University of Vermont Extension 
Department of Plant and Soil Science

Fall News Article

Dr. Leonard Perry, Extension Professor
University of Vermont
Fall is a great time to start new gardens.  The soil is often less wet and more workable then, there is usually more time then than in spring or summer, and you know after this past season if you have the time to maintain another garden bed (or new one if your first).  By preparing beds now, they'll be waiting and ready for spring planting when you go shopping.  There are two main methods to start new garden beds—by layering or by digging.
Layering is simply that, adding layers of topsoil or compost on top of an existing area.  It can be done most anytime, even if the ground is wet or frozen.  To help hold the layers in place, and to provide a finished look and easier maintenance, consider building a frame around the area 4 to 6 inches high.  Rocks, new or recycled wood, paving stones and similar can be used.
The first step in layering is controlling existing vegetation.  If there are a few main perennial weeds, such as dock and dandelions with taproots, hand dig them out first.  If there is existing weak turfgrass, cover first with a layer of about 10 sheets of newspaper.  Wetting these first in a bucket helps them stay put while you arrange them and before covering.
If there is vigorous turfgrass or many perennial weeds, mow or weed whack low.  Then cover with a layer of about 20 sheets of newspaper or a layer of cardboard pieces.  If you don't have enough, a few minutes at the local recycle center on a weekend or visiting neighbors should yield enough newspaper and cardboard from those discarding them.  The newspaper and cardboard smother most weeds, and will break down to add organic matter to your soil.
Once the newspaper is down, cover with 3 to 6 inches of heavy materials such as soil or compost, 6 to 8 inches of chopped leaves, or 8 to 12 inches of lighter materials such as weed-free straw (not weedy hay).  Keep in mind these layers will settle during winter.  Best is to alternate layers of heavier and lighter materials.  If the ground is mostly bare to begin with, you may get by just spreading about 4 inches of soil or compost on the surface. 
An alternative to the layer method for existing turfgrass is to remove this layer with a sod cutter you can rent at equipment rental shops.  It undercuts the turf a couple inches deep, which can then be removed in rolls or strips.  This works best on soil that isn't rocky.  Once removed, replace with a couple inches of compost or new soil.  Consider this method for large areas. 

The second method for establishing garden beds is the traditional digging approach.  This requires more work but provides more exercise!  Dig, weed, hoe, or otherwise remove existing vegetation.  Then till or dig the site.  Keep in mind this may bring many weed seeds to the surface, ready to germinate next season.  Fall is generally a good time to dig a new garden bed, especially with clay soils, as they tend to be drier and more workable then.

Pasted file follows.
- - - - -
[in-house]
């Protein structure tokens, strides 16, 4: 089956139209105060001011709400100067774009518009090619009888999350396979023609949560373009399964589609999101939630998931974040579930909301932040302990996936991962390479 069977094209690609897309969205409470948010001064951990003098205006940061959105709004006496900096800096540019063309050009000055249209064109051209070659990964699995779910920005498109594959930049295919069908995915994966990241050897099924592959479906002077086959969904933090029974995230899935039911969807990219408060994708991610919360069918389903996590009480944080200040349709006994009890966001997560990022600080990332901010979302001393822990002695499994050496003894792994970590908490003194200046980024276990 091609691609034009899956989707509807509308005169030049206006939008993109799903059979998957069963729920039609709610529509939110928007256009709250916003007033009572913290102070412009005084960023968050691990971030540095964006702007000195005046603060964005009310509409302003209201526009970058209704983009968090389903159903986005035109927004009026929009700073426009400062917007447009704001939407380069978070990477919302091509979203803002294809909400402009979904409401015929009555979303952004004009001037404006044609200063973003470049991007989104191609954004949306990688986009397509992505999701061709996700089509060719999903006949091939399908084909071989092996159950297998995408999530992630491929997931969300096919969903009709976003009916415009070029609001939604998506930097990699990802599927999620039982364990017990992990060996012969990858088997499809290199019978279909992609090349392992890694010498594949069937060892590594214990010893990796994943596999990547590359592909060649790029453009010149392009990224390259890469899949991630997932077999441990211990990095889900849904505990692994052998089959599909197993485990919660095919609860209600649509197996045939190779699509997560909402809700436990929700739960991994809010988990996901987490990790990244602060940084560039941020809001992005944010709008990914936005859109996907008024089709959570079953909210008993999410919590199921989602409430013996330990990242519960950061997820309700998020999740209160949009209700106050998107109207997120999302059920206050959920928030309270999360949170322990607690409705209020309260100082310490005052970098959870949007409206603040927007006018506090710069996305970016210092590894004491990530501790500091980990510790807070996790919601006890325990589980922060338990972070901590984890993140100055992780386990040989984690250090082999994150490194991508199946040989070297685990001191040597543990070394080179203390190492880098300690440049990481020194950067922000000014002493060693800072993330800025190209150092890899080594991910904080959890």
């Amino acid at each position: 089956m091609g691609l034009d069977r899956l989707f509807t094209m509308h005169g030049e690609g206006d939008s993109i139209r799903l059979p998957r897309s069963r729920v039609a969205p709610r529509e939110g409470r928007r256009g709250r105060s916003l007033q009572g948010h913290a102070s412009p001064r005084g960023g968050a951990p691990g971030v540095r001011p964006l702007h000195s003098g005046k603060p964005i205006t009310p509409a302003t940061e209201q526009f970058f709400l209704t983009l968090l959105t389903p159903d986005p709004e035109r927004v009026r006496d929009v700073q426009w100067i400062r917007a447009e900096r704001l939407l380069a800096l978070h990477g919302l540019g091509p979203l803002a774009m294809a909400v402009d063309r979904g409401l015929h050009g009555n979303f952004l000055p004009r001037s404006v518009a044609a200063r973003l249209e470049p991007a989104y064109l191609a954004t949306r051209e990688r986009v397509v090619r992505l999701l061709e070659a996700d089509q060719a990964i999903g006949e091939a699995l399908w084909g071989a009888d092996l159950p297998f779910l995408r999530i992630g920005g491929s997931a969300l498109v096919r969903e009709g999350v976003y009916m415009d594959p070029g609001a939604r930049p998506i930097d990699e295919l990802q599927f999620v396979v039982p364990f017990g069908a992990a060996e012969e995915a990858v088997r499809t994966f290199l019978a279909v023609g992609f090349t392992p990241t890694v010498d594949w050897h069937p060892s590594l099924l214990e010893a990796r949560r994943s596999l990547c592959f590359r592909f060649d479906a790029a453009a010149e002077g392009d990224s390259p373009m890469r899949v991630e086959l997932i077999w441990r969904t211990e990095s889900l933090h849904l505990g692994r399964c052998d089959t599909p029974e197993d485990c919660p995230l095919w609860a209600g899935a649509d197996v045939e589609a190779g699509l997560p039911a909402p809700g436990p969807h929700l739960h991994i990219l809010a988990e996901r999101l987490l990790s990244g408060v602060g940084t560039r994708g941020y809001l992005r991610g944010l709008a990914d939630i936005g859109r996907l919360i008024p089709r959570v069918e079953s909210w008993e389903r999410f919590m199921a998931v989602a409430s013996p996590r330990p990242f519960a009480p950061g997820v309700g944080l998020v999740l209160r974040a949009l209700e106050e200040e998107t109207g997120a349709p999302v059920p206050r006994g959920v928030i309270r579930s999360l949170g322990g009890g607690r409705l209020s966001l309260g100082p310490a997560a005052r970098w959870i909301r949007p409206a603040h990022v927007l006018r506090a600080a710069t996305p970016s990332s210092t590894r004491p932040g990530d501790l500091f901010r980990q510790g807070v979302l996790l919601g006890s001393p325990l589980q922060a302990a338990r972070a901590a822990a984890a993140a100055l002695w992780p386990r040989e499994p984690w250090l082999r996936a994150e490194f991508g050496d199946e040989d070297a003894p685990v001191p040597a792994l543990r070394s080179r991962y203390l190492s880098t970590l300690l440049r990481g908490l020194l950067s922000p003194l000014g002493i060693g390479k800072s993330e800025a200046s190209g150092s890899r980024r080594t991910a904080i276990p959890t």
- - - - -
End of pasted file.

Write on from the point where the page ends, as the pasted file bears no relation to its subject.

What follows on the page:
When digging, especially if a compacted or heavy soil, dig or fork the soil deeply to 8 to 12 inches.  This will allow plant roots easier penetration.  Remove rocks and roots and large clods of soil as you go.  Work backwards through the bed, so you are not stepping on the loose soil you just dug up.  When done, add a layer of organic matter such as peat moss or compost, and work in by hoe or raking the surface smooth.  If a heavy clay soil, add some of these materials prior to digging as well, in order to work them in deeply. Finally, add a layer of mulch to protect the surface from pounding rains and settling snow pack.
If you have a site with only a few weeds or light grass cover, perhaps you can try a combination of the methods.  Dig or till the area lightly, then add a few inches of mulch or compost.  This approach involves a bit more labor than simply layering, but also requires less layering materials—a key point if you have to buy such, or haul materials a long distance.
For either digging or layering, first test your soil for acidity (pH) and nutrients.  Your local Extension office, and many garden stores, have soil test kits from your local university.  You may find other soil testing kits using colored liquids.  If buying these, just make sure they are from this season and fresh, as sometimes the chemicals will go bad over time and give inaccurate readings.  These aren't as accurate as the university tests, but can give good estimates of what is needed, especially if you want to do a lot of testing. 
Lime to correct an acidic soil takes a while to work, so is best added now in fall before digging or layering on top of it.  Other needed nutrients, according to the soil test, can be added in spring on the surface or when planting.
More tips on fall landscaping activities, as well as on plants and design, can be found in the book "Fallscaping" by Nancy Ondra and Stephanie Cohen.

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